Newspaper article The Record (Bergen County, NJ)

Task Force Spent Months Tracking Heroin Sales

Newspaper article The Record (Bergen County, NJ)

Task Force Spent Months Tracking Heroin Sales

Article excerpt

In January, the Bergen County Prosecutor's Office launched a large task force, eventually comprising more than 20 local, state, and federal law enforcement agencies, ending Thursday with the announcement of 115 drug-related arrests.

Detectives interviewed defendants, confidential informants, the families of heroin addicts and combed through arrest data from across North Jersey. Heroin overdoses, drug-related crimes and deaths were on the rise, they found. From 2011 to 2012, more than 130 overdoses in the county were tied to heroin or opiates; 38 ended in death. An increase in robberies, burglaries and shoplifting were also reported, along with pawn shop sales.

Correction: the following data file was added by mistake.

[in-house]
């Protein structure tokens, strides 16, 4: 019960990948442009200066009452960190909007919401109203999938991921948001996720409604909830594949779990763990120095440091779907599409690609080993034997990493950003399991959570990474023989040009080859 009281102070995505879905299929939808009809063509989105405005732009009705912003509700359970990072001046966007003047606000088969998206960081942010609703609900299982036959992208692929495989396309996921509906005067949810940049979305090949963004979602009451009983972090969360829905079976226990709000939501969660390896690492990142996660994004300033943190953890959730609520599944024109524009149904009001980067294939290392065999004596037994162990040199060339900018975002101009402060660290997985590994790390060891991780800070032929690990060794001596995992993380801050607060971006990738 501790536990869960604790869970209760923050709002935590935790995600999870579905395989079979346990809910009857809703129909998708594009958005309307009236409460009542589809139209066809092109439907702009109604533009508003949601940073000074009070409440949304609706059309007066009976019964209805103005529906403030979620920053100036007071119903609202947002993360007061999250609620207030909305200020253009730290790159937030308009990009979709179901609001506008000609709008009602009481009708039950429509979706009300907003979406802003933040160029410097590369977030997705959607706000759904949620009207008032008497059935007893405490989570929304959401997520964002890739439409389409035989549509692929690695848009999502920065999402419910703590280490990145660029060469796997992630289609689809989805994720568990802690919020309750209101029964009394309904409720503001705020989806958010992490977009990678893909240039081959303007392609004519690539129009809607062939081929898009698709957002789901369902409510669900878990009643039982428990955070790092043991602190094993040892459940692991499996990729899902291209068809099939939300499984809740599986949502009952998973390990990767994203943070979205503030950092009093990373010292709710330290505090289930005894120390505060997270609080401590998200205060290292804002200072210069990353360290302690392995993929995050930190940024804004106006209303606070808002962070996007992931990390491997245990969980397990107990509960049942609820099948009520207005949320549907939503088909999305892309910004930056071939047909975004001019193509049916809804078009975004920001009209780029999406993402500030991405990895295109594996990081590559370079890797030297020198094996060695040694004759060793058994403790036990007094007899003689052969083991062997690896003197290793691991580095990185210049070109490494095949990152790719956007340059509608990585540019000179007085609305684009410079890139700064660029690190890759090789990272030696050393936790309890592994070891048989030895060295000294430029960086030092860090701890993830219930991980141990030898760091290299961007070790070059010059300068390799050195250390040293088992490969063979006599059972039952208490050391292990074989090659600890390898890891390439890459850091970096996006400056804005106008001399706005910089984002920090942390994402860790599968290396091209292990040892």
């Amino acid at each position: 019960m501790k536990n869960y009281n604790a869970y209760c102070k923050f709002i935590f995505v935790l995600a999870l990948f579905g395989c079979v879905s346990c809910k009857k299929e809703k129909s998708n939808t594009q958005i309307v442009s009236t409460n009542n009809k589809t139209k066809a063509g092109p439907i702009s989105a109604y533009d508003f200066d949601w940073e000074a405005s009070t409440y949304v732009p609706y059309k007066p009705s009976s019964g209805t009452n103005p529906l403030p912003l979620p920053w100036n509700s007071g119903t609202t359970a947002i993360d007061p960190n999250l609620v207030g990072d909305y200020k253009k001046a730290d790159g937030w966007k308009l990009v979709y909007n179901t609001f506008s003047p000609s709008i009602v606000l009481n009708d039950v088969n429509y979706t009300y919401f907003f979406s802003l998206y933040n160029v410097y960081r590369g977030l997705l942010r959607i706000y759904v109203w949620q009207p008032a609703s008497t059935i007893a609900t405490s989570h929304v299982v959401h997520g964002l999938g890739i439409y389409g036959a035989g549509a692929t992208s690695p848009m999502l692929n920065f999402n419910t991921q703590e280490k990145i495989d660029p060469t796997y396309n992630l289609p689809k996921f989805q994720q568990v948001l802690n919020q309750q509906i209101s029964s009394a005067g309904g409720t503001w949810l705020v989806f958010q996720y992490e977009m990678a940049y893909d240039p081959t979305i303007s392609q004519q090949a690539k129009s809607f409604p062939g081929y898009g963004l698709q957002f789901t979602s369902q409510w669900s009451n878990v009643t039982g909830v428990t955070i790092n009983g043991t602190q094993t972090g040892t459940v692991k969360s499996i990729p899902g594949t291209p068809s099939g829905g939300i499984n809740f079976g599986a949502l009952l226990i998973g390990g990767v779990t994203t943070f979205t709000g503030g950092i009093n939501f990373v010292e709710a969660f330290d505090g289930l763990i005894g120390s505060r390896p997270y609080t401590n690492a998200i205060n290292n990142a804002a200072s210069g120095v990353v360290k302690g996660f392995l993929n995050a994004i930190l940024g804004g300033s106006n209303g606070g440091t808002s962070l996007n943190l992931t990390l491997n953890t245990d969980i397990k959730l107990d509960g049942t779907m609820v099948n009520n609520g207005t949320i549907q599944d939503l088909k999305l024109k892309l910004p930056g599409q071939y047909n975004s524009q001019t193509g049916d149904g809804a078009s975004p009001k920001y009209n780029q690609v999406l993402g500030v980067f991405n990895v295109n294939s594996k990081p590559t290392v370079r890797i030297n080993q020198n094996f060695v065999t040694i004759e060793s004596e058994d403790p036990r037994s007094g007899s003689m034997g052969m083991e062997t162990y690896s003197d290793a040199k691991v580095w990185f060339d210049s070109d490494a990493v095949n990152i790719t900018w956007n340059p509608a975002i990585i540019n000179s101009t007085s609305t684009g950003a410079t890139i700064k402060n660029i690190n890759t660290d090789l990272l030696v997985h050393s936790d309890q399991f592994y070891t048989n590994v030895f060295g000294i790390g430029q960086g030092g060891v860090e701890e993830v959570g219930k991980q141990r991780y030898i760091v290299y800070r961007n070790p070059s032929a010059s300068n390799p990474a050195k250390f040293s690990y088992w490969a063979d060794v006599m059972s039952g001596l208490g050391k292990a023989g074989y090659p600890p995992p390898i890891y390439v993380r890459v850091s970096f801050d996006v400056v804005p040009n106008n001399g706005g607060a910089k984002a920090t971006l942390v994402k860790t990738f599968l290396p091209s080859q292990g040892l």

The uptick was particularly apparent among suburban young adults, who were driving daily into Paterson to buy heroin from a network of dealers believed to be affiliated with the Bloods gang.

The task force had a multi-prong approach that included undercover buys -- using informants or undercover detectives to purchase heroin from street dealers -- and electronic surveillance, including undercover photography and wiretaps, according to a Prosecutor's Office memo from January made available to The Record. A reporter accompanied detectives on several occasions, on including surveillance details and during arrests.

For months, detectives fanned out across Paterson, homing in on the run-down houses along Governor Street, the bodegas on 12th Avenue and 22nd Street, the corners around Public School 6, the parking lot near a McDonald's.

Detectives watched as cars pulled up to known high-volume drug areas -- "Dealers kind of flock like pigeons to food," as Sgt. David Borzotta put it. Police then ran license plates. More often than not, the buyers were in a car registered to a nearby suburb.

"If you see two white girls in a car in Paterson, you know what they're there for," said one detective, who could not be identified because it would compromise the detective's undercover status. …

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